The future of courtroom interpreting has become clearer after an international language services company formed in Leeds confirmed it has won two components of the Ministry of Justice’s new contract.

The new arrangements will replace the controversial contract held by Capital TI. That contract expires in October. 

The ministry confirmed the awards but said it would be inappropriate to comment further before the new contracts have been signed.

But Thebigword confirmed in a press release that it has won contracts to provide face-to-face interpretation, and written translation and transcription services. The £120m four-year contract can be extended for a further three one-year periods, said the company, which was reported to have a turnover of £42m in 2014.

The contract for non-spoken language services has reportedly been offered to Cambridge firm Clarion Interpreting Limited. A spokesperson for Clarion told the Gazette the company is in a ‘standstill period’ until 7 June and unable to comment further.

Regulators should consider introducing a code of conduct for interpreters, a legal watchdog has advised, reporting that some interpreters have been acting as ‘introducers’ to law firms.

The Legal Services Consumer Panel says ‘better guidance is required around appropriate recruitment of interpreters and ensuring services meet acceptable standards’.

The panel was commissioned by the Legal Services Board to identify the areas of law it considered should be the priorities for the super-regulator’s work on ‘enabling demand for legal services to be met’.

Highlighting a ‘fragmented landscape’ in the area of asylum and immigration, the panel says it access to translators was raised as a problem, with examples of interpreters speaking the wrong language.

‘Where interpreters spoke the correct language, the evidence raised questions about the quality of interpretation as well as the role interpreters were playing – in some instances acting as introducers to law firms,’ the panel says.

The Employment Tribunal did not ‘misdirect’ itself when it dismissed two interpreters’ claims for racial discrimination against the Ministry of Justice, the Court of Appeal has ruled.

Lord Justice Underhill restored a 2013 Employment Tribunal decision to dismiss proceedings brought by Dr Windle, of Czech origin, and Mr Arada, of Algerian origin, against the ministry for racial discrimination contrary to part 5 of the Equality Act 2010, which prohibits discrimination against ‘employees’.

The Court of Appeal was asked to consider whether the Employment Appeal Tribunal was right to find that the Employment Tribunal had ‘misdirected itself’ by treating the absence of an ‘umbrella’ contract as a relevant factor in the assessment of the claimants’ employment status.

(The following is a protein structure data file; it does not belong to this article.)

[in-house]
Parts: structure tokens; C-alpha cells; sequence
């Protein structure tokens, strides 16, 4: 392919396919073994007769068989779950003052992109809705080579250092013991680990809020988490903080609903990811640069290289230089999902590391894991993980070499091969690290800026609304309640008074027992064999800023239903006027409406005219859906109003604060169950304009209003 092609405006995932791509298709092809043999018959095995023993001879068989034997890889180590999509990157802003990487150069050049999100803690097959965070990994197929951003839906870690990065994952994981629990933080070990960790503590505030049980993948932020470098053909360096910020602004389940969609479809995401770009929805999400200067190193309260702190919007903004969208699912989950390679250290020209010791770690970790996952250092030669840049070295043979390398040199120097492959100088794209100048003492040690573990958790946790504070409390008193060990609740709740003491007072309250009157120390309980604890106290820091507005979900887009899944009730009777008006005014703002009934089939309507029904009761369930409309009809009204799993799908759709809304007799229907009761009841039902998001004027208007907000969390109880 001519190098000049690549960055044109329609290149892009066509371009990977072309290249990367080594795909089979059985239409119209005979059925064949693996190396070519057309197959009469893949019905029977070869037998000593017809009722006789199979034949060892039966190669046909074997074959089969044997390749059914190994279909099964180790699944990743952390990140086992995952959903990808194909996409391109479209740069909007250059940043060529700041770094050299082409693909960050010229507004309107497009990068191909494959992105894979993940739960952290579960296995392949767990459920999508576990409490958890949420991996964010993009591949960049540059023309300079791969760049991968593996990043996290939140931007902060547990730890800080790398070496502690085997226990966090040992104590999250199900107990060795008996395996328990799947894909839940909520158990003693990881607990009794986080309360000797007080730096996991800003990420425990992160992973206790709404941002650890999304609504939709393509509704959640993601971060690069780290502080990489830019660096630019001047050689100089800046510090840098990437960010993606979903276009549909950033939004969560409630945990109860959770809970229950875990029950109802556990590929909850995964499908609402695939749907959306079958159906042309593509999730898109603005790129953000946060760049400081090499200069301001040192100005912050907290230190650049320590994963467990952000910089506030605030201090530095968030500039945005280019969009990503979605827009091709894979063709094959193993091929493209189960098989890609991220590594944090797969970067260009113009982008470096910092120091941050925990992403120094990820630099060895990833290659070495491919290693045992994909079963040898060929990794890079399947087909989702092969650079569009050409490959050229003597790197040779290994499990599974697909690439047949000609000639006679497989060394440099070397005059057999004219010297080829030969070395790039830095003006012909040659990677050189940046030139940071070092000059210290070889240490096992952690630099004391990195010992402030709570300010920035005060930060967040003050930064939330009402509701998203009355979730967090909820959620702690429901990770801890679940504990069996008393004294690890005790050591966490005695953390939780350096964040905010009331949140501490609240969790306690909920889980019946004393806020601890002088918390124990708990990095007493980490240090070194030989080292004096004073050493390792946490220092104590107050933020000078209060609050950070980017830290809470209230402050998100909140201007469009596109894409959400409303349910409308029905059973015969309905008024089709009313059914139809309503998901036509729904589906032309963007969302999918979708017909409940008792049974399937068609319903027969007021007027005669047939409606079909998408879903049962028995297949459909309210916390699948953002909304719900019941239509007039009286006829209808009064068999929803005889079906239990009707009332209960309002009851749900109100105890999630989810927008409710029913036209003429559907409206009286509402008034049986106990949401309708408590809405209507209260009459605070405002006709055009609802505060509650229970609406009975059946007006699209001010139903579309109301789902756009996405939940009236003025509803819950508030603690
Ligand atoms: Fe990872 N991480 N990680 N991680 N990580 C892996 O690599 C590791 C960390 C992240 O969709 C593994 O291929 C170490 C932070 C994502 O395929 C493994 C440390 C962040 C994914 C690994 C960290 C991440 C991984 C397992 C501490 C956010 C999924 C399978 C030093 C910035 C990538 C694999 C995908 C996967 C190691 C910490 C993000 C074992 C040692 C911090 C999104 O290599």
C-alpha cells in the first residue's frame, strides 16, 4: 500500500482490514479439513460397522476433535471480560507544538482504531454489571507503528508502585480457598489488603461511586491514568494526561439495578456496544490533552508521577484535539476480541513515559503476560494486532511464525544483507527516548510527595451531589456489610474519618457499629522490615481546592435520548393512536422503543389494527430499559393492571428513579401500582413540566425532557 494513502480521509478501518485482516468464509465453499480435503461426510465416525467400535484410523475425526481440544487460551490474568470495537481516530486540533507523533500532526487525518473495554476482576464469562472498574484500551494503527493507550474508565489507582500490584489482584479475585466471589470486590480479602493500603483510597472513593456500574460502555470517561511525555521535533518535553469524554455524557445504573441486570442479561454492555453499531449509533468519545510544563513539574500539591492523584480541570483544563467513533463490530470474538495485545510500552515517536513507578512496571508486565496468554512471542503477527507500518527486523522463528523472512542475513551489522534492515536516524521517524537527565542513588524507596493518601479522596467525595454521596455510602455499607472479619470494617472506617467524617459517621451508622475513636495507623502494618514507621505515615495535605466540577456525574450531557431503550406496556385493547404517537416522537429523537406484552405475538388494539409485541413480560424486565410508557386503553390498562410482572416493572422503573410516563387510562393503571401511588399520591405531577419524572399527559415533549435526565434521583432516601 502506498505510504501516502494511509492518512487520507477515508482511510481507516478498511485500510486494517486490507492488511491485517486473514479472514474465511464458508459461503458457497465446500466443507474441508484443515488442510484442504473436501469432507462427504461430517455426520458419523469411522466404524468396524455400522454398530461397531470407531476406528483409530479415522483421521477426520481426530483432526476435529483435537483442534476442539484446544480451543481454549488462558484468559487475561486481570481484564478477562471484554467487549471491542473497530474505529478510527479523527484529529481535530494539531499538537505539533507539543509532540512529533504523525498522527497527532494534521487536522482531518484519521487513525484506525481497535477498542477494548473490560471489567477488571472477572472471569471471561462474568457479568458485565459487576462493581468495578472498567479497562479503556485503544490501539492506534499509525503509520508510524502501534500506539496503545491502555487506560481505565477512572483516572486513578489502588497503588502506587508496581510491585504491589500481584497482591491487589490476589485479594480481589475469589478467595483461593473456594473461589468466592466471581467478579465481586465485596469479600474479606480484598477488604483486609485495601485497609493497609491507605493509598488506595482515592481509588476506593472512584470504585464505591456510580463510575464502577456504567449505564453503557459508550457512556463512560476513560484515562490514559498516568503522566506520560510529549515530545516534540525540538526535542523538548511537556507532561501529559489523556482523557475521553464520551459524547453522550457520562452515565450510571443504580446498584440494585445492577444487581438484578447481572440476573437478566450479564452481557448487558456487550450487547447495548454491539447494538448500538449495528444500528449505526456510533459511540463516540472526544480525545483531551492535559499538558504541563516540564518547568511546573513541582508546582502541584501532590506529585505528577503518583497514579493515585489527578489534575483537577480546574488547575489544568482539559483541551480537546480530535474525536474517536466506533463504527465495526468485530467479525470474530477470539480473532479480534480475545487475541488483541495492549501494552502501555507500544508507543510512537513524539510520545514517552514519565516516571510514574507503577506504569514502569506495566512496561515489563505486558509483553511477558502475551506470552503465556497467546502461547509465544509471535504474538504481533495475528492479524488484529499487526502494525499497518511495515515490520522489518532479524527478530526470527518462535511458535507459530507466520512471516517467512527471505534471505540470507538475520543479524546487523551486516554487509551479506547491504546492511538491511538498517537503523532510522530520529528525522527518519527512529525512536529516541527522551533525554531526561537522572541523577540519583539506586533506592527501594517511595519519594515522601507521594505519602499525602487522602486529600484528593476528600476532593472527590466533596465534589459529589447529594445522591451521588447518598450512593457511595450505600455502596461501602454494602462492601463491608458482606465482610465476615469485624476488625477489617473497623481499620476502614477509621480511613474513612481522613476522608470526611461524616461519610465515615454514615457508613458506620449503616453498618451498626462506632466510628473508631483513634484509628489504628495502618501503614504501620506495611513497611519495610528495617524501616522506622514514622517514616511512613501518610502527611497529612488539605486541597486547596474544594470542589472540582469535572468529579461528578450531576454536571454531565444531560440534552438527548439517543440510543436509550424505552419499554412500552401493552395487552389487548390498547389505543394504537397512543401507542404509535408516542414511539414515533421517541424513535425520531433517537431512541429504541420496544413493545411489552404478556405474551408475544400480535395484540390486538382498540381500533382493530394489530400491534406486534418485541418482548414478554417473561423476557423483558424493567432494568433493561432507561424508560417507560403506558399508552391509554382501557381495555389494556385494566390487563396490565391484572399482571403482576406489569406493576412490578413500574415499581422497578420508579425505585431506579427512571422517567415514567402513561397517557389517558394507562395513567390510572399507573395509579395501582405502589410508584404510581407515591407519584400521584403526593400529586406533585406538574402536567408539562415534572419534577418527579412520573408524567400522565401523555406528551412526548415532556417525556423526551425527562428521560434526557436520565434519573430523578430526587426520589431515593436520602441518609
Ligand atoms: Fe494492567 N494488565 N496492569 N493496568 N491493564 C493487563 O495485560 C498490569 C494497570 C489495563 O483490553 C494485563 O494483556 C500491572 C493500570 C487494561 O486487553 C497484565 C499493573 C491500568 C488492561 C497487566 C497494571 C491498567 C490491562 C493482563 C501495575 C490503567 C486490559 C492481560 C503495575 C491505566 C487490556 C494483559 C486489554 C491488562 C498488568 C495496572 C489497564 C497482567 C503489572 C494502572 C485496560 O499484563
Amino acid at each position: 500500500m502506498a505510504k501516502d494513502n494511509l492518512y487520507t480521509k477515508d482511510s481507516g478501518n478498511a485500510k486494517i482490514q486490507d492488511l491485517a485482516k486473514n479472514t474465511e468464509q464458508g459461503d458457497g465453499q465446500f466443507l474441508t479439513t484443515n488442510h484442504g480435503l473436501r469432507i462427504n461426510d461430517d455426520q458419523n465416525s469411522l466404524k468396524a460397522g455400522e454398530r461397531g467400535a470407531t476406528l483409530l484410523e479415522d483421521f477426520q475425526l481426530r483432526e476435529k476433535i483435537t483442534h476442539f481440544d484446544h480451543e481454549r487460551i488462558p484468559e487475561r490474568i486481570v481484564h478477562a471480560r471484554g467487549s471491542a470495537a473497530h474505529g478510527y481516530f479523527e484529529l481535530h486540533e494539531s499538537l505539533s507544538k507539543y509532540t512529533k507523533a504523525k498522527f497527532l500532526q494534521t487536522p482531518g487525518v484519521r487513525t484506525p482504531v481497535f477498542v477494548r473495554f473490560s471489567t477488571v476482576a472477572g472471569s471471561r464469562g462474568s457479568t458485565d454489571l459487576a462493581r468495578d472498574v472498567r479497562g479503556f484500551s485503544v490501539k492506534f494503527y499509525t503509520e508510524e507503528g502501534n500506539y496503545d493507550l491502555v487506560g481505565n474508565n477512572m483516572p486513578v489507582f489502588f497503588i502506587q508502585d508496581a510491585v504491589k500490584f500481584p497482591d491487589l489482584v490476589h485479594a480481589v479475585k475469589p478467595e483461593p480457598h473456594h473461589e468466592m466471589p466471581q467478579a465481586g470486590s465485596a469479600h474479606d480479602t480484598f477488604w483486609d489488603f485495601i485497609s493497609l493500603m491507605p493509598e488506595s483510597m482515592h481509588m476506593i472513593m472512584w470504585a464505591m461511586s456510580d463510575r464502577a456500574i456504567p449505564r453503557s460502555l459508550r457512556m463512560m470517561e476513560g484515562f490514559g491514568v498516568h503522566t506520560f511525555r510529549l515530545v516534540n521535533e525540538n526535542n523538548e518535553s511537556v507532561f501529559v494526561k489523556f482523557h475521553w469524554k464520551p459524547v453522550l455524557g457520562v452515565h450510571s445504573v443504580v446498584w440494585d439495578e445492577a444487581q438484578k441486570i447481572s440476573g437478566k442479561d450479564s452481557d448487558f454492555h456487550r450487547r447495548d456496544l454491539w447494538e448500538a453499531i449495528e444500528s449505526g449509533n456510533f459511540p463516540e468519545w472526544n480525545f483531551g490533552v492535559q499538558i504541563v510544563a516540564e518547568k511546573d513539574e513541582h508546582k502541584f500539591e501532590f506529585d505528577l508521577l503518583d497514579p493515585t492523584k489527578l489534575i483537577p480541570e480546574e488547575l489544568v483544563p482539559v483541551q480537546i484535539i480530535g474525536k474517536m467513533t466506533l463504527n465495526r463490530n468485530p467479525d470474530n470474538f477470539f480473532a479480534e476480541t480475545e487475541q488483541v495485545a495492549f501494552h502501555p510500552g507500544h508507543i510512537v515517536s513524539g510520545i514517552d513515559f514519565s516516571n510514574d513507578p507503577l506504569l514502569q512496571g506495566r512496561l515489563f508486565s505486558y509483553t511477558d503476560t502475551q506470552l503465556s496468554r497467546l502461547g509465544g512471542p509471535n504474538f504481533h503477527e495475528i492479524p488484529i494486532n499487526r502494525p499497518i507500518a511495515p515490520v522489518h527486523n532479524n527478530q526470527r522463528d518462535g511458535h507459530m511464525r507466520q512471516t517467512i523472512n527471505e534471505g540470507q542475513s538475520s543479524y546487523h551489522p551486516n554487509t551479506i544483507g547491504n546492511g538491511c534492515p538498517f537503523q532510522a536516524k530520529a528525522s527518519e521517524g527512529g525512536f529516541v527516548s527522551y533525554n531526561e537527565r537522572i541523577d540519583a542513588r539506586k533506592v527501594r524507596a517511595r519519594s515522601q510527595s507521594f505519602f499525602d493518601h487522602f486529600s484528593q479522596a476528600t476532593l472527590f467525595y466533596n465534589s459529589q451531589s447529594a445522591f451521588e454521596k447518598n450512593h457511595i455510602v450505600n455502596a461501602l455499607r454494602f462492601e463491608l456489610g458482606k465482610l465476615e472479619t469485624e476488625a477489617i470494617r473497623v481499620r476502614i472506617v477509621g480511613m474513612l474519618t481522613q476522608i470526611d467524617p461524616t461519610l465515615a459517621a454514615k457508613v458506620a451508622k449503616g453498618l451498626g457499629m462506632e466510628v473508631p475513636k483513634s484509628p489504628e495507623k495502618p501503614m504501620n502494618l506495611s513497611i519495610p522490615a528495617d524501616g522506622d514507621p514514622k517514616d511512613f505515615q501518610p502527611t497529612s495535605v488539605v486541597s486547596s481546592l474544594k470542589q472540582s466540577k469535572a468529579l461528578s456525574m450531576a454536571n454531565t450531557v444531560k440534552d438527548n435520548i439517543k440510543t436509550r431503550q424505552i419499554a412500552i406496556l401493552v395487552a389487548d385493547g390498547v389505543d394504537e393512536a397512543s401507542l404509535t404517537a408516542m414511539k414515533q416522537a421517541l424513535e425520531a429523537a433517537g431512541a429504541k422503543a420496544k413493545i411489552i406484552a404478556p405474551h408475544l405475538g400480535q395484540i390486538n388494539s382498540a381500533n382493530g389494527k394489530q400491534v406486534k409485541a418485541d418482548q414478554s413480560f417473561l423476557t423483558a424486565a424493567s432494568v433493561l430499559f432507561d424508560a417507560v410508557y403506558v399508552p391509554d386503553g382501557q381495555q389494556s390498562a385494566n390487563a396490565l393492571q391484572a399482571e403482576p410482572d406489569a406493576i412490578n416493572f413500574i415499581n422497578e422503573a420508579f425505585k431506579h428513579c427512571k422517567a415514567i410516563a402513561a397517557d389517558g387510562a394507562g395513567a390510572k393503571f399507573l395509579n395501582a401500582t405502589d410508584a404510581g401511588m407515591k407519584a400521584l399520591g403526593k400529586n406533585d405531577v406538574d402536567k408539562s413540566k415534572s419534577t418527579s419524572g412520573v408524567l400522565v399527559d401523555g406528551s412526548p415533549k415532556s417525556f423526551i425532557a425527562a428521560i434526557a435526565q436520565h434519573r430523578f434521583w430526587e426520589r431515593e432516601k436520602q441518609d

The judgment states that although Windle and Arada had done ‘a good deal of work’ for HM Courts and Tribunals Service, they did so only on a case-by-case basis.

HMCTS was under no obligation to offer them work; nor were they obliged to accept it when offered. The interpreters were paid simply for work done, with no provision for holiday, sick pay, or pension. They considered themselves self-employed and were treated as such for tax purposes.

Windle and Arada claimed that ‘in various respects’ their terms were less generous than those accorded to British Sign Language interpreters. The judgment states the background to the claims was HM Courts & Tribunals’ decision in 2011 to outsource the provision of interpreter services under a ‘framework agreement’ with Applied Language Services, but that it ‘does not affect the legal issue’.

A Korean man found guilty of rape who claimed that he did not receive a fair trial because the interpreter at the trial “impeded” his ability to understand the proceedings has failed in an appeal against his conviction.

The Criminal Appeal Court refused the appeal after ruling that the appellant had not suffered any prejudice as a result of his alleged lack of understanding.

The Lord Justice General, Lord Carloway, sitting with Lord Menzies and Lord Bracadale, heard that the appellant San Lee was sentenced to four years and six months imprisonment in July 2014 after being convicted of rape following at trial at the High Court in Edinburgh.

The note of appeal raised the issue of whether the appellant had a fair trial in circumstances in which, having initially stated that he did not want an interpreter at all and then changing his mind, the interpreter impeded rather than improved his understanding of the proceedings.

The note also contended that the trial judge erred in her directions on “reasonable belief”.

The appellant, who came to the UK from Korea at the age of 14 with no English because of a desire to become a professional footballer, complained that the interpreter “had not been properly qualified” as he did not possess the Diploma in Public Service Interpreting.